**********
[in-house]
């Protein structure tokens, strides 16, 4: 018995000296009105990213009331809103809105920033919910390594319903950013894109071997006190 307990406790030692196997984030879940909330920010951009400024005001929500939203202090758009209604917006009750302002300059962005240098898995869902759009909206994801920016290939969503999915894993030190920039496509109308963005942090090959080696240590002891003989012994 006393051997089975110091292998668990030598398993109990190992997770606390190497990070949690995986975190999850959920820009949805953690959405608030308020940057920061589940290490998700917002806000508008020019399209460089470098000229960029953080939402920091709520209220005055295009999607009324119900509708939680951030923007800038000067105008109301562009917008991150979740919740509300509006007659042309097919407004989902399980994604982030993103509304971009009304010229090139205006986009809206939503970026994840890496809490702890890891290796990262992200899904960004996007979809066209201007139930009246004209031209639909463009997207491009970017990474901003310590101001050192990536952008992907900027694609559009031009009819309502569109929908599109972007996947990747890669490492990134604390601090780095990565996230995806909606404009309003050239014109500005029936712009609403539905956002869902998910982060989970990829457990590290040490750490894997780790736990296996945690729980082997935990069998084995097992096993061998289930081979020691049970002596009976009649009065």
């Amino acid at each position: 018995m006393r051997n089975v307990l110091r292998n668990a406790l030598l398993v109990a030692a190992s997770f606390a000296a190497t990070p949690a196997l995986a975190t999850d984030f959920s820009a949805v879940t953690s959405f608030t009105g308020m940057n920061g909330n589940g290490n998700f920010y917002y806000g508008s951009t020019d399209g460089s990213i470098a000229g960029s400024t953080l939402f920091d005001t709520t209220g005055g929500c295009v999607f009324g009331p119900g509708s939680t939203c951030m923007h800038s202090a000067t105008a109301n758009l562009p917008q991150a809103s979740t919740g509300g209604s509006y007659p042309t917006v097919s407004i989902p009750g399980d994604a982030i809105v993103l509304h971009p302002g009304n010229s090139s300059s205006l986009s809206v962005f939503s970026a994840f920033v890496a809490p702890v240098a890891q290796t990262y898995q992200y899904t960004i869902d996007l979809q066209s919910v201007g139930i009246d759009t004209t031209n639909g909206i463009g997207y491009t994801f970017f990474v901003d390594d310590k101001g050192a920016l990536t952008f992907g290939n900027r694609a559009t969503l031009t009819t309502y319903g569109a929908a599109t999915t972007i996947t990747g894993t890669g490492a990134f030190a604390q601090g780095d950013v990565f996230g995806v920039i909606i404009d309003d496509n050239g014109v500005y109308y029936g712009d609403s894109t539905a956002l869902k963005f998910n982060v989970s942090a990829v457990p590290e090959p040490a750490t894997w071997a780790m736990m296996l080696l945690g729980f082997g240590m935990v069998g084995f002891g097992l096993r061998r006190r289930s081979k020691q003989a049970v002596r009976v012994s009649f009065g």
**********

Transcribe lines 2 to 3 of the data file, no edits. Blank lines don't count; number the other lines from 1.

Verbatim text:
């Protein structure tokens, strides 16, 4: 018995000296009105990213009331809103809105920033919910390594319903950013894109071997006190 307990406790030692196997984030879940909330920010951009400024005001929500939203202090758009209604917006009750302002300059962005240098898995869902759009909206994801920016290939969503999915894993030190920039496509109308963005942090090959080696240590002891003989012994 006393051997089975110091292998668990030598398993109990190992997770606390190497990070949690995986975190999850959920820009949805953690959405608030308020940057920061589940290490998700917002806000508008020019399209460089470098000229960029953080939402920091709520209220005055295009999607009324119900509708939680951030923007800038000067105008109301562009917008991150979740919740509300509006007659042309097919407004989902399980994604982030993103509304971009009304010229090139205006986009809206939503970026994840890496809490702890890891290796990262992200899904960004996007979809066209201007139930009246004209031209639909463009997207491009970017990474901003310590101001050192990536952008992907900027694609559009031009009819309502569109929908599109972007996947990747890669490492990134604390601090780095990565996230995806909606404009309003050239014109500005029936712009609403539905956002869902998910982060989970990829457990590290040490750490894997780790736990296996945690729980082997935990069998084995097992096993061998289930081979020691049970002596009976009649009065």
């Amino acid at each position: 018995m006393r051997n089975v307990l110091r292998n668990a406790l030598l398993v109990a030692a190992s997770f606390a000296a190497t990070p949690a196997l995986a975190t999850d984030f959920s820009a949805v879940t953690s959405f608030t009105g308020m940057n920061g909330n589940g290490n998700f920010y917002y806000g508008s951009t020019d399209g460089s990213i470098a000229g960029s400024t953080l939402f920091d005001t709520t209220g005055g929500c295009v999607f009324g009331p119900g509708s939680t939203c951030m923007h800038s202090a000067t105008a109301n758009l562009p917008q991150a809103s979740t919740g509300g209604s509006y007659p042309t917006v097919s407004i989902p009750g399980d994604a982030i809105v993103l509304h971009p302002g009304n010229s090139s300059s205006l986009s809206v962005f939503s970026a994840f920033v890496a809490p702890v240098a890891q290796t990262y898995q992200y899904t960004i869902d996007l979809q066209s919910v201007g139930i009246d759009t004209t031209n639909g909206i463009g997207y491009t994801f970017f990474v901003d390594d310590k101001g050192a920016l990536t952008f992907g290939n900027r694609a559009t969503l031009t009819t309502y319903g569109a929908a599109t999915t972007i996947t990747g894993t890669g490492a990134f030190a604390q601090g780095d950013v990565f996230g995806v920039i909606i404009d309003d496509n050239g014109v500005y109308y029936g712009d609403s894109t539905a956002l869902k963005f998910n982060v989970s942090a990829v457990p590290e090959p040490a750490t894997w071997a780790m736990m296996l080696l945690g729980f082997g240590m935990v069998g084995f002891g097992l096993r061998r006190r289930s081979k020691q003989a049970v002596r009976v012994s009649f009065g």